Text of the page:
It was one of the biggest speeches of his career, and he knew it. Martin Luther King Jr. was already widely recognized as the spiritual leader of the American civil rights movement. The podium set up in front of the Lincoln Memorial August 28, 1963, would be his bully-est pulpit ever.
Multitudes had journeyed to the nation's capital to join the March on Washington for Jobs and Freedom, co-organized by the National Association for the Advancement of Colored People (NAACP) and the Southern Christian Leadership Conference (SCLC). The eyes of the nation were on the keynote speaker.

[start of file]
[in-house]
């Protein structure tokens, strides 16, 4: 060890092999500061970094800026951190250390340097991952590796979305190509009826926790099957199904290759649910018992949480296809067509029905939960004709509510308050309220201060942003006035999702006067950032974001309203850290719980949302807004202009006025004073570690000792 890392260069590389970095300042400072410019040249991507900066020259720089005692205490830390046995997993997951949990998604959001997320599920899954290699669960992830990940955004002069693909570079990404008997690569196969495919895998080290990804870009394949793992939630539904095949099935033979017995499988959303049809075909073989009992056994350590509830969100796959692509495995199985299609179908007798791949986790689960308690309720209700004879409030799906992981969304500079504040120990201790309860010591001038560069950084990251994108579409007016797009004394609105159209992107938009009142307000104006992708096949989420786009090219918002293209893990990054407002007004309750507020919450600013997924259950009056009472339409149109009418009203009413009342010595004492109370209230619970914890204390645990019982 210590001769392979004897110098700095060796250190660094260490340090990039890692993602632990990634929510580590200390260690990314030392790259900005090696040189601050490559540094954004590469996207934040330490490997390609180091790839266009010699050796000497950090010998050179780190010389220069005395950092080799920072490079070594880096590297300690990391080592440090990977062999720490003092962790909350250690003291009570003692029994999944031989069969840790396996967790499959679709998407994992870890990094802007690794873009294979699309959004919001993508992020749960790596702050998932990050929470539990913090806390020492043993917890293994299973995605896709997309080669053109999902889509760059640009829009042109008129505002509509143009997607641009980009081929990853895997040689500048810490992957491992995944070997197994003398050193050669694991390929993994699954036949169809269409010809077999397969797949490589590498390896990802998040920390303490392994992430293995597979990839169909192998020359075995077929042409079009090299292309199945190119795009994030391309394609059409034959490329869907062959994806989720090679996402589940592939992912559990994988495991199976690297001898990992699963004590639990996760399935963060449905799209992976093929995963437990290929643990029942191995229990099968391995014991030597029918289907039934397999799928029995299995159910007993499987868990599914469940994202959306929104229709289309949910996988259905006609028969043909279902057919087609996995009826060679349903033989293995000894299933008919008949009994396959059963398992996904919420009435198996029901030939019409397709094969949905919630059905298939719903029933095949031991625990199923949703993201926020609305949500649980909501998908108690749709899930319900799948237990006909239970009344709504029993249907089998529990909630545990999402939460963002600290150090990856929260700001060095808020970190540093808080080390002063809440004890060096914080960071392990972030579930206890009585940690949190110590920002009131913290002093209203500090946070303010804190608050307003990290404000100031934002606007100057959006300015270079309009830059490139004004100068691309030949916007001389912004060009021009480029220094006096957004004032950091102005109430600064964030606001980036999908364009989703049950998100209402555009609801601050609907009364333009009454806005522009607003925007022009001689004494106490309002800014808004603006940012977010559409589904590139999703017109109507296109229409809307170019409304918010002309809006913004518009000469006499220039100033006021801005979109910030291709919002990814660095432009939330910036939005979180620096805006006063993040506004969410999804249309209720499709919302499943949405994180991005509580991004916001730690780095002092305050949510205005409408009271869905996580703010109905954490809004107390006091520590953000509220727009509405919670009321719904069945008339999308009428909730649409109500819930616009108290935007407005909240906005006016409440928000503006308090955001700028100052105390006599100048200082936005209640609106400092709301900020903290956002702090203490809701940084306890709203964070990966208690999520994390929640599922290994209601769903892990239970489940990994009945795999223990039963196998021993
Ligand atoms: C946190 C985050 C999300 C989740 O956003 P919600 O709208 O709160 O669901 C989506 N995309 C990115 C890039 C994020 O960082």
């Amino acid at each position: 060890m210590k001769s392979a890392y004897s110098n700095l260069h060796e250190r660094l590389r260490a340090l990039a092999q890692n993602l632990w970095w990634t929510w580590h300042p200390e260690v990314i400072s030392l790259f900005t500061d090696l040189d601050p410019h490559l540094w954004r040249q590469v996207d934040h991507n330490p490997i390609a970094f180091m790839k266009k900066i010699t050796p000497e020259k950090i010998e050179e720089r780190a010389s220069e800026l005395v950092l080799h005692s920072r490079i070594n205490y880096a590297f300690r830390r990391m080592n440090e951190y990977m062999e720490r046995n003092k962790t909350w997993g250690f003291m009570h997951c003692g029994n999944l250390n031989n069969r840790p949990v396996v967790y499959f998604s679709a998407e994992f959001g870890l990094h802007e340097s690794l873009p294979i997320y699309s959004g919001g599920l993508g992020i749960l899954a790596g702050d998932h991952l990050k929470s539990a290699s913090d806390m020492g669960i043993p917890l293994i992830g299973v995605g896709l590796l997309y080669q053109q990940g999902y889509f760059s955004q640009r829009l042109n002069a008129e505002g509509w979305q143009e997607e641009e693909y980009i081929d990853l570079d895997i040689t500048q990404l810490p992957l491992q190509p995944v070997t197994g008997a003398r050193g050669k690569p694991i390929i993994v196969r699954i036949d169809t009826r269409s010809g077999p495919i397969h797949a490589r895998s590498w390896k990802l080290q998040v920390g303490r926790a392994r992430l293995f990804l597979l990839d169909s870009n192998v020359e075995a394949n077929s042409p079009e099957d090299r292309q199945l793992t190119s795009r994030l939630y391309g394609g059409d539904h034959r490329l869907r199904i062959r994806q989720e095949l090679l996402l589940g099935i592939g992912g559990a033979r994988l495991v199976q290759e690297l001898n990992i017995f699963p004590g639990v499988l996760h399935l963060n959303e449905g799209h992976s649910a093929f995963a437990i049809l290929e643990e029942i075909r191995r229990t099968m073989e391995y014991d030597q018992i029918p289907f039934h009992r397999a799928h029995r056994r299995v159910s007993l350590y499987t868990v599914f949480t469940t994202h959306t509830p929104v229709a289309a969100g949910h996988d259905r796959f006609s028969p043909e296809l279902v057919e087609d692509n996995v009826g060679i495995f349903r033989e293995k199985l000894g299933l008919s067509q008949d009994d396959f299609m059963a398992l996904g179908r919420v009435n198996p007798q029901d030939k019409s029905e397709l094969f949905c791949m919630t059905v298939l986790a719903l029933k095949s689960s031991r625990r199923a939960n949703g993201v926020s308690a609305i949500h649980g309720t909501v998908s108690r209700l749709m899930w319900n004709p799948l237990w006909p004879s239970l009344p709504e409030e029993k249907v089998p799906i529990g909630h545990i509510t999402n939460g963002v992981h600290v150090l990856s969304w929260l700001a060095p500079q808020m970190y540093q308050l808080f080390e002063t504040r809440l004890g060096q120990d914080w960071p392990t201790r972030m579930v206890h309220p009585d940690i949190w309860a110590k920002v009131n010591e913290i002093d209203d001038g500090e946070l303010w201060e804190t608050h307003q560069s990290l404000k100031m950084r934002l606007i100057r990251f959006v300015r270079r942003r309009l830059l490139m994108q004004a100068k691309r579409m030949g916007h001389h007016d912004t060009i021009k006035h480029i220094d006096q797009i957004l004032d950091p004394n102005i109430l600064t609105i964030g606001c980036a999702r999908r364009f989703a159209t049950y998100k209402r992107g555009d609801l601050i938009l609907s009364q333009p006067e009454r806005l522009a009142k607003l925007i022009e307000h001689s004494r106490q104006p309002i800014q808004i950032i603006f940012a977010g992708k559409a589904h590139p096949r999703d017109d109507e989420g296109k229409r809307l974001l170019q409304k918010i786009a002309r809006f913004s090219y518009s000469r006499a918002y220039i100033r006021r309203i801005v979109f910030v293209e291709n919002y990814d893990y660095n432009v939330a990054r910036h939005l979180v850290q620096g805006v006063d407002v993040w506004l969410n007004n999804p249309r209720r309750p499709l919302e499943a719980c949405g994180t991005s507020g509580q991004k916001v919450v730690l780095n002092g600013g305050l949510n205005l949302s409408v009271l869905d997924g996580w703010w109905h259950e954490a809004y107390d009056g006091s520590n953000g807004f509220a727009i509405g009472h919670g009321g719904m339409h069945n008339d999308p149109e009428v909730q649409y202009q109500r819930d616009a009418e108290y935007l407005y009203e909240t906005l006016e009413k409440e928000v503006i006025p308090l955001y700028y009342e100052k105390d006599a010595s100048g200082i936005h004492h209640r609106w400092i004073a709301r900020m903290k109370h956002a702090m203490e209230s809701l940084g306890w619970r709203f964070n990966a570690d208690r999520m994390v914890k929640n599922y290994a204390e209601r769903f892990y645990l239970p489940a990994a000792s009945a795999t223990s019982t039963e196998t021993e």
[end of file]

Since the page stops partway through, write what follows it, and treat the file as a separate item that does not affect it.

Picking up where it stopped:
Dr. King had prepared his text carefully. He'd asked for suggestions from his trusted advisers. He'd gone through several handwritten manuscript drafts -- unusual for him, because he rarely used speechwriters and often spoke extemporaneously, from only a few jotted notes. Originally his title had been "Normalcy, Never Again" -- but, by the time he'd finished multiple edits, the papers he clutched in his hand...
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